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Amazon’s Growth

BY Admin  July 7, 1999 at 10:39 AM EST

In 1997, Amazon.com called itself “Earth’s biggest bookstore.” A year later, the company changed its slogan to “Earth’s biggest book and music store.”

These days they simply call it “Earth’s biggest selection.”

But if the company’s e-commerce strategy succeeds, CEO Jeffrey Bezos hopes to turn his book, music and now auction store into the Internet’s first shopping mall, pharmacy, and mega-outlet all rolled into one. 

The company filed for its first initial public offering with the Securities and Exchange Commission in 1997, just two years ago. But retracing Amazon.com’s growth since then shows how Bezos even then believed his fledgling e-commerce experiment would change retail shopping as we know it.

E-expansion. 

In an effort to continue its innovation and growth, Amazon has taken several steps to widen its market and improve service.

AUCTIONS: Most recently, Amazon.com expanded into the online auction business by partnering with Sotheby, the renowned English auction house. The two will work together in creating online auctions to compete with the Internet’s leading auctioneer, Ebay.com. The company steadied its footing in Internet auctions on April 12 after buying LiveBid.com, a provider of live-event auctions on the Internet. Two weeks earlier, Amazon.com introduced its auction service for a first time.

DISTRIBUTION: By opening two new distribution centers in Kentucky, Amazon says it has reduced delivery times for orders to Chicago, Detroit, Minneapolis and Indianapolis. There are other centers in Delaware, Nevada and Europe.

GROCERY: The company has also moved to increase its stake in other e-commerce efforts. In May, Amazon.com purchased about a third of HomeGrocer.com, an Internet grocery store, in a deal worth $42 million. HomeGrocer.com delivers products straight to your home, just like Amazon.com does with books.

RARE BOOKS & MUSIC: In April, Amazon.com acquired Exchange.com, a company specializing in sales of hard-to-find books and music.

PETS: The company has also purchased about half of Pets.com, the largest pet company on the Internet. 

PHARMACUETICALS: Purchased a portion of Drugstore.com, an online pharmacy with a healthcare product line of more than 15,000 items.

INFRASTRUCTURE: In August of 1998, the company started by acquiring two Internet companies to strengthen its e-commerce capacity. It purchased PlanetAll.com and Junglee.com. Finally, in June of last year after acquiring three additional Internet companies, Amazon.com began offering music for a first time.

Coming soon: The Amazon Megastore?

This kind e-company expansion is what makes Amazon.com’s stock so attractive, analysts say. Amazon has put money toward new product lines, advertising and customer contact. In contrast, a traditional business spends money on real estate, store construction, inventory, and sales staff salaries.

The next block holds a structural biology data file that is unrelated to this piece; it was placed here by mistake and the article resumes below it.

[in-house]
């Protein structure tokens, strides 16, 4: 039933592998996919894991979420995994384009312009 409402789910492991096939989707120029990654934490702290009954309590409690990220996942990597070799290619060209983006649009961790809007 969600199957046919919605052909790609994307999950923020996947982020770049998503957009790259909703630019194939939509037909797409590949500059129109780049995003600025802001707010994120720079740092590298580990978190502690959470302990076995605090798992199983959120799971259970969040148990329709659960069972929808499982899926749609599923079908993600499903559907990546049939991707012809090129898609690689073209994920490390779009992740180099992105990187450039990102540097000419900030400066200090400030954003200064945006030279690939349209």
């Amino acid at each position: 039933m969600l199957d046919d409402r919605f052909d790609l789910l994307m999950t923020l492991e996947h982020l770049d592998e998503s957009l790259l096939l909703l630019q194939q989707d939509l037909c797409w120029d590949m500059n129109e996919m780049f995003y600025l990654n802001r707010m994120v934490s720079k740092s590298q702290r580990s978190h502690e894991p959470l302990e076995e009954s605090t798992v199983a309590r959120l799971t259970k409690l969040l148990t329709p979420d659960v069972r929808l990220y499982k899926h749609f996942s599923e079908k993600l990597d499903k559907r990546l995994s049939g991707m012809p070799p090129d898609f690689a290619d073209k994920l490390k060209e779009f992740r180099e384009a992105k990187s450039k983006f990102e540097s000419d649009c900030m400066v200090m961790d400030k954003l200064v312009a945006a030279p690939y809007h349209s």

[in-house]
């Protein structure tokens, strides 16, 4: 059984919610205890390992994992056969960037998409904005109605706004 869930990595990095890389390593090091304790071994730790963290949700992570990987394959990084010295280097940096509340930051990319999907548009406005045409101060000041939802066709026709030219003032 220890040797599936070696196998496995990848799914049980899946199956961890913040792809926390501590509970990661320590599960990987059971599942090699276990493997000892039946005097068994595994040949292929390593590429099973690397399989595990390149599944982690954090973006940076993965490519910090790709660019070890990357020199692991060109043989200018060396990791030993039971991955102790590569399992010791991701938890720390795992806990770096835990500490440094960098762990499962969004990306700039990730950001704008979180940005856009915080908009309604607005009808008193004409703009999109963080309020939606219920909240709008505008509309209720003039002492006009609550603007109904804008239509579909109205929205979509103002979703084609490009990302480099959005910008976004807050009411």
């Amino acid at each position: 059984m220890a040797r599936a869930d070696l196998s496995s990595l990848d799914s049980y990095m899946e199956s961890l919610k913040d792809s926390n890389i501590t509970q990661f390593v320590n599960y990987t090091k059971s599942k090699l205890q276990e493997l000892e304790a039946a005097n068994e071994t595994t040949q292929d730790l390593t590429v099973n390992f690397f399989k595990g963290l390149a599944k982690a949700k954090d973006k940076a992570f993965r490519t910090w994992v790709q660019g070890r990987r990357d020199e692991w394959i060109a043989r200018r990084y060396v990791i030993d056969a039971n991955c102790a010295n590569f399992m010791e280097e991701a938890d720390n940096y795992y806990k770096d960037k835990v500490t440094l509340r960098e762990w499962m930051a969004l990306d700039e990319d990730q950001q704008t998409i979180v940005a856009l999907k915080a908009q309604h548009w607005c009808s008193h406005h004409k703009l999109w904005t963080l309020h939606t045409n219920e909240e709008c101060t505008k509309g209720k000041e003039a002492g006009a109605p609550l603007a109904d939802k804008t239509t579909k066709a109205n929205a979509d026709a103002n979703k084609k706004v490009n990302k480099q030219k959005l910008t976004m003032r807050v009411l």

The problem: Amazon.com has yet to turn a profit. Some analysts say it is because Bezos has chosen to invest so much in the company’s future. Others believe Internet retailing, or “e-tailing,” provides such a narrow profit margin.

According to James Angel, professor of business at Georgetown University, both sides are right — that Amazon.com is investing millions in its future and that profit margins for book sales keep shrinking. Because investors see Amazon.com’s potential to become an online megastore, not just a bookstore, Professor Angel says it is key for Amazon.com and companies like it to continue to expand. 

Angel has followed the growth of Amazon.com and other e-commerce companies from their conception and sees an evolution in e-commerce. He says companies have been quick to replicate Amazon.com’s model and enter the market with lower prices. 

“Only the most efficient, nimble companies are the ones that will prosper,” Angel said. “E-tailing is no free lunch, but has great promise.” 

The challenge for Amazon.com, say analysts, is for the site to carve a niche as an e-commerce company rather than a bookseller.

“Amidst a euphoria, people forget the fundamental value of a company,” Angel added, pointing to the 1929 U.S. and 1989 Japanese stock markets. “But if Amazon.com is cultivating a loyal customer base of 8 million people, and expanding efforts into other realms of commerce, and becomes a behemoth to devour all ventures in the future, the stock is worth its value or more.”

So far, other Internet booksellers haven’t seen the same kind of enthusiasm for their stocks. BN.com (Barnes & Noble), Borders.com, and others are still primarily dedicated to selling books and music, like their retail stores. Investors, Angel says, see limited growth potential in those companies. 

But is an Internet megastore something consumers even want? Right now, Amazon.com’s stockholders seem to think so.